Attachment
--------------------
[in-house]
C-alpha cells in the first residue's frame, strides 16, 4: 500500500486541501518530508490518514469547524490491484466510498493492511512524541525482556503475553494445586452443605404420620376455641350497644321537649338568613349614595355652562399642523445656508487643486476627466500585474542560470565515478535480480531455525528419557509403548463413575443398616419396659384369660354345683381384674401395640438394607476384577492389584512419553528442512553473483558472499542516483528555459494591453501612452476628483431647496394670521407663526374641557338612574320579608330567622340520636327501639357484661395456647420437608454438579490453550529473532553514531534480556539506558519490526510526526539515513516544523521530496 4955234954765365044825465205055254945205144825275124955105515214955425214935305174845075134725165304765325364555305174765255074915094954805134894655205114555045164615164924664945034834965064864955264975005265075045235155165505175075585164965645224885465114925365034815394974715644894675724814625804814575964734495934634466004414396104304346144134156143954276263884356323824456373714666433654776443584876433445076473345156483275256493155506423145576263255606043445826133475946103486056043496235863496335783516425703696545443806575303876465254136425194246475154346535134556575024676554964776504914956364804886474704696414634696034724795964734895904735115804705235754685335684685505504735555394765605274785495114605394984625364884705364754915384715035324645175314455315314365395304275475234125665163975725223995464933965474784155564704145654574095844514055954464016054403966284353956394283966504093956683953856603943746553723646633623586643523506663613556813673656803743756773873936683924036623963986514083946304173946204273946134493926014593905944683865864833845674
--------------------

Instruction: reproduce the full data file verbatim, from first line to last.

[in-house]
C-alpha cells in the first residue's frame, strides 16, 4: 500500500486541501518530508490518514469547524490491484466510498493492511512524541525482556503475553494445586452443605404420620376455641350497644321537649338568613349614595355652562399642523445656508487643486476627466500585474542560470565515478535480480531455525528419557509403548463413575443398616419396659384369660354345683381384674401395640438394607476384577492389584512419553528442512553473483558472499542516483528555459494591453501612452476628483431647496394670521407663526374641557338612574320579608330567622340520636327501639357484661395456647420437608454438579490453550529473532553514531534480556539506558519490526510526526539515513516544523521530496 4955234954765365044825465205055254945205144825275124955105515214955425214935305174845075134725165304765325364555305174765255074915094954805134894655205114555045164615164924664945034834965064864955264975005265075045235155165505175075585164965645224885465114925365034815394974715644894675724814625804814575964734495934634466004414396104304346144134156143954276263884356323824456373714666433654776443584876433445076473345156483275256493155506423145576263255606043445826133475946103486056043496235863496335783516425703696545443806575303876465254136425194246475154346535134556575024676554964776504914956364804886474704696414634696034724795964734895904735115804705235754685335684685505504735555394765605274785495114605394984625364884705364754915384715035324645175314455315314365395304275475234125665163975725223995464933965474784155564704145654574095844514055954464016054403966284353956394283966504093956683953856603943746553723646633623586643523506663613556813673656803743756773873936683924036623963986514083946304173946204273946134493926014593905944683865864833845674